Where did 180 Russian websites go?

Scores of websites have been blocked under Russia's restrictive new Internet law that's been in effect for the past two weeks. Is this the beginning of a wider crackdown on free speech?

By , Correspondent

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    Russian President Vladimir Putin takes part in a meeting with small and medium business leaders at the Novo-Ogaryovo state residence outside Moscow Nov. 15. More than 180 websites have been blacklisted and blocked under a restrictive new Internet law signed by Putin last July, is this the beginning of a wider crackdown on Russian free speech?
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More than 180 websites have been blacklisted and blocked under a restrictive new Internet law signed by President Vladimir Putin last July, which critics warn may be the start of a wider crackdown on free speech in Russian cyberspace.

The blacklist compiled by the Federal Surveillance Service for Mass Media and Communications (Roskomnadzor) is secret, but authorities insist its purpose is to eliminate extreme forms of "offensive" content, such as child pornography, or advocacy of racism, terrorism, drug use and other anti-social behaviors.

The list is constantly changing and expanding (Russian bloggers have posted an alleged copy of it here) and citizens can suggest new entries by logging into an official Roskomnadzor website.

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But in its first two weeks of application, the law has produced a few high-profile casualties that critics say point to the fundamental weaknesses of a system that allows authorities to summarily shut down content without any need for a court order or reference to any supervisory body.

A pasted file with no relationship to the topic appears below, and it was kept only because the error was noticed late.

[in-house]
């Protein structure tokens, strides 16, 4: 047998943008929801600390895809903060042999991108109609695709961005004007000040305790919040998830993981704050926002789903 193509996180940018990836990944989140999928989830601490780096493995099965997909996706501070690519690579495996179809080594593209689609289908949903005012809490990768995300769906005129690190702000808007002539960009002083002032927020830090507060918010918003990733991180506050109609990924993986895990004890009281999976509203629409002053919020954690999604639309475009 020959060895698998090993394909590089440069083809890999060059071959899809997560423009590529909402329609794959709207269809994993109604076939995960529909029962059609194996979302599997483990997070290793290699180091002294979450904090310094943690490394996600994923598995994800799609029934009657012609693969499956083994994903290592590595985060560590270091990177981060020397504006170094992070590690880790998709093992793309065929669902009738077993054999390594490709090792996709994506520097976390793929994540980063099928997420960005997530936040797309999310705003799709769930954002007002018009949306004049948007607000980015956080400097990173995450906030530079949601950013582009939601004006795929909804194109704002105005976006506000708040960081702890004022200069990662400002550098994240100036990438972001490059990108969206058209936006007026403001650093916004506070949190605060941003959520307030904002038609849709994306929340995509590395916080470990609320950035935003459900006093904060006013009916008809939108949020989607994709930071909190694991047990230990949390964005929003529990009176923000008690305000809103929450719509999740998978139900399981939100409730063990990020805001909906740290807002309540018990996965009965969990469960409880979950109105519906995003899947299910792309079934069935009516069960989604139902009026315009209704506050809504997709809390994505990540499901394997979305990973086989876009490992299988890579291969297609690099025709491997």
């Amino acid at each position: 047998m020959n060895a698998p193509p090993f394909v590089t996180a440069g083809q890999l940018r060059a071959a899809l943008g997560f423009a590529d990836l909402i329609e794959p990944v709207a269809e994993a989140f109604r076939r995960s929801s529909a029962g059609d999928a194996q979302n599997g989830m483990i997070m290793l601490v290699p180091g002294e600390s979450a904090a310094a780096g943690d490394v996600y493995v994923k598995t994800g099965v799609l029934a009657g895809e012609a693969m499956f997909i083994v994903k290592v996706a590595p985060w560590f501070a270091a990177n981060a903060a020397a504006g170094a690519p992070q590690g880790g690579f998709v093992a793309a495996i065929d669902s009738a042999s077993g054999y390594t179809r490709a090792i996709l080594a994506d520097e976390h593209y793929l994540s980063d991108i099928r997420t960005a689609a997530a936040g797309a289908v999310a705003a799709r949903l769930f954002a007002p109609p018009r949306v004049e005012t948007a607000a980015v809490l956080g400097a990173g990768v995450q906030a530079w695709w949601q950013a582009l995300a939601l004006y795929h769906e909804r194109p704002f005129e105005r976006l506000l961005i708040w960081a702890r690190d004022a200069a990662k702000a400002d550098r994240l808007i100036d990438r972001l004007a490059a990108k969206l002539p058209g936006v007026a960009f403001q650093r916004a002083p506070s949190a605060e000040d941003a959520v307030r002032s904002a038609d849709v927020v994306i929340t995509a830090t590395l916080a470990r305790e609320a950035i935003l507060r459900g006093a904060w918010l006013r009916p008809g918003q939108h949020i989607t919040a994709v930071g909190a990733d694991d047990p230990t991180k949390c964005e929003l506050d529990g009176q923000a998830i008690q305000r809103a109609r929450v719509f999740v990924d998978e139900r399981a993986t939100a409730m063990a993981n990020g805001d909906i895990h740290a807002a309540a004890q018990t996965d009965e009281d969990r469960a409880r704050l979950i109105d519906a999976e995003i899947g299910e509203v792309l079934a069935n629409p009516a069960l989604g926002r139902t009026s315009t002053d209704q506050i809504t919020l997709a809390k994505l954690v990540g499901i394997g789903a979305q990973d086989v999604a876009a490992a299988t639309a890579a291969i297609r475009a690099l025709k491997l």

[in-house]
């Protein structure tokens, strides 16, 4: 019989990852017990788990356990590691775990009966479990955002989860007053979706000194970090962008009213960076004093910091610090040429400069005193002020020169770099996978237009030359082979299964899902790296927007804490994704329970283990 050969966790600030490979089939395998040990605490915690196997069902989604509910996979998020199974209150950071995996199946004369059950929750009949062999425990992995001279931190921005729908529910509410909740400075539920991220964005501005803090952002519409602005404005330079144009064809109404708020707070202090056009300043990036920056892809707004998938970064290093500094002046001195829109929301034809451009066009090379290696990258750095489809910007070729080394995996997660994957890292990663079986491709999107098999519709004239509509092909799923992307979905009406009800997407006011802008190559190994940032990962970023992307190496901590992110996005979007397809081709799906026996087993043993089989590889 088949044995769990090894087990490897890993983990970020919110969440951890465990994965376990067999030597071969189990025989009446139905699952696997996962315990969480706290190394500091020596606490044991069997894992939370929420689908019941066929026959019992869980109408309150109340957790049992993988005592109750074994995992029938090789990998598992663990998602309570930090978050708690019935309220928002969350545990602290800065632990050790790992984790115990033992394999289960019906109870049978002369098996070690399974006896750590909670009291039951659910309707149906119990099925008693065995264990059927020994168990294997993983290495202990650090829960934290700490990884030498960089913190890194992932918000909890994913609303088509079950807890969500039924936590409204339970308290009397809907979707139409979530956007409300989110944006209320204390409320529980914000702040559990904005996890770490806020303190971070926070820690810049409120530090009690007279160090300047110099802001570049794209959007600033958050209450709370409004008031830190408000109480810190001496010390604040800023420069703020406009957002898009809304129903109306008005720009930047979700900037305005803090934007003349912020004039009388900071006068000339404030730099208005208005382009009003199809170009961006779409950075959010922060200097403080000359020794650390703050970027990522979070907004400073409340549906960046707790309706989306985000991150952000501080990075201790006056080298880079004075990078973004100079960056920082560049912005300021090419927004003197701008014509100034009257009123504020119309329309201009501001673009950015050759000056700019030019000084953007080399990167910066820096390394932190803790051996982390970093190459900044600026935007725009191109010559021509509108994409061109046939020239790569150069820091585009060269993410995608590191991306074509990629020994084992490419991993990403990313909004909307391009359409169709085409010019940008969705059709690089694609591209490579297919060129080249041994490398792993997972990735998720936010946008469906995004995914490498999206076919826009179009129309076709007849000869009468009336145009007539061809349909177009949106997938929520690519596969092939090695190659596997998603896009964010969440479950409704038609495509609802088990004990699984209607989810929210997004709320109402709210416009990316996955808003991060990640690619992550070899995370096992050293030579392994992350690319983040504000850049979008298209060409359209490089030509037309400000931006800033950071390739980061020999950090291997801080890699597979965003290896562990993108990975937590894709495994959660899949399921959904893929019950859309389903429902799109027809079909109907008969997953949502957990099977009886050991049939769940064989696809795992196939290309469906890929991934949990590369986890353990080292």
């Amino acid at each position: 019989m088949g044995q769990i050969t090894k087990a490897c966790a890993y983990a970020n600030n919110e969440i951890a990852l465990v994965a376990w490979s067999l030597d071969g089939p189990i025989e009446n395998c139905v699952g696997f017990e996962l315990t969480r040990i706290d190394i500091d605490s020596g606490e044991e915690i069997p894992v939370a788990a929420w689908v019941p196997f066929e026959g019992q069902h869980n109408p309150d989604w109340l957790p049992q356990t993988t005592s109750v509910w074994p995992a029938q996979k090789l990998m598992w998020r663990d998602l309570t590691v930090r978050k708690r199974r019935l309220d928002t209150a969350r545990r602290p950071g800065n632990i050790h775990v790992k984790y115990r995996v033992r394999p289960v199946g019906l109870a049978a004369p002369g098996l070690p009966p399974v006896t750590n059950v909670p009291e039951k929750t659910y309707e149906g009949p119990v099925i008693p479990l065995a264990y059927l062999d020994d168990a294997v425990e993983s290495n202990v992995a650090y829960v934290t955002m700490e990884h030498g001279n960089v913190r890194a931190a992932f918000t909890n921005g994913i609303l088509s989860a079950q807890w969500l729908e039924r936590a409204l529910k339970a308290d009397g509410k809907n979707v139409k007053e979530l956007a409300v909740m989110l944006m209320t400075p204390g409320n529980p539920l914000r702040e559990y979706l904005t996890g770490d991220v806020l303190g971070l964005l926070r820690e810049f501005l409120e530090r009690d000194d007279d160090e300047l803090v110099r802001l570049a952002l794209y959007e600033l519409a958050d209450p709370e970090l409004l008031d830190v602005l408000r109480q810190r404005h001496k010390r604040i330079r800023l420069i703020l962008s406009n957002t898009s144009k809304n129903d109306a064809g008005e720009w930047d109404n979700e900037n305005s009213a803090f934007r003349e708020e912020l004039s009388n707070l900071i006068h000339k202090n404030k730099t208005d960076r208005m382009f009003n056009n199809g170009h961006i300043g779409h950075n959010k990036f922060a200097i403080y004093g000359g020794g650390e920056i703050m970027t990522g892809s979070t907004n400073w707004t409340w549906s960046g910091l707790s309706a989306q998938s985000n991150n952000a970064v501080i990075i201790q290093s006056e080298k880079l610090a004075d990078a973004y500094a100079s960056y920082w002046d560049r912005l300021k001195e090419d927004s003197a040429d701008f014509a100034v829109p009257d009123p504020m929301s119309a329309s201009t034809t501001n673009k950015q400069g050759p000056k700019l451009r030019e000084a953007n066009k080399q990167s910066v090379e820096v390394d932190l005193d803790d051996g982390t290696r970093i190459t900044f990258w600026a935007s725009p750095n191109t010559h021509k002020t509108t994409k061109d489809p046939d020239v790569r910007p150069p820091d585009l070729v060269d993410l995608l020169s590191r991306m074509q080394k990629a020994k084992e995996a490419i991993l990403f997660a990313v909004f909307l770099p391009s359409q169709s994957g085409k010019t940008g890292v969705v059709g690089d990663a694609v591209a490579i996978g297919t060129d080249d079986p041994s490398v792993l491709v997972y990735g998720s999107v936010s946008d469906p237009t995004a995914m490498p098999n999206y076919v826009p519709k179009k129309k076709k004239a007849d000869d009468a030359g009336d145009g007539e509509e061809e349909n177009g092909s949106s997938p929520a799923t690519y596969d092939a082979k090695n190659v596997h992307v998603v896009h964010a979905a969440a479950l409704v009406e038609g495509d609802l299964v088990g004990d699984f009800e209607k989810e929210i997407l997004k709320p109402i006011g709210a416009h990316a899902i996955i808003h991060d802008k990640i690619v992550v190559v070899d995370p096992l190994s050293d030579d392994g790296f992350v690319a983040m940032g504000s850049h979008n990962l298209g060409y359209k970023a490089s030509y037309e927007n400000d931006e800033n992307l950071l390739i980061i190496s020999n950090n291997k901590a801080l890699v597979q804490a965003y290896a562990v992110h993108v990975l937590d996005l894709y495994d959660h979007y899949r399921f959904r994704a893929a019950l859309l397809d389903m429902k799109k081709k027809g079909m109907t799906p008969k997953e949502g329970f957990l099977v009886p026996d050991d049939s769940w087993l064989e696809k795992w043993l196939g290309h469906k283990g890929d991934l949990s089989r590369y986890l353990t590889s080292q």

The definitions of "offensive content" are also murky, critics say, and could easily include political conversation that looks "extremist" to a policeman's eyes and other forms of commentary that might be simply misunderstood.

That criticism seems to have already been borne out. This week alone Roskomnadzor has closed down, among others, a Wikipedia-like encyclopedia of satire, which contained an article about how to make hemp (often associated with marijuana) soup; an online library, which included a copy of "The Anarchist's Cookbook," a 1970's American-authored manual for radicals; and a popular torrent-tracking website, on which users had apparently exchanged a file called "The Encyclopedia of Suicide."

The agency allowed those websites to reopen after the "offensive content" was pruned. But experts say those examples were hugely popular websites whose closure attracted immediate public attention and a storm of complaints; restoring service may not prove so easy for smaller victims of the law.

"The first several days of operation of this law have confirmed our worst fears," says Oleg Kozyrev, a media analyst and popular blogger.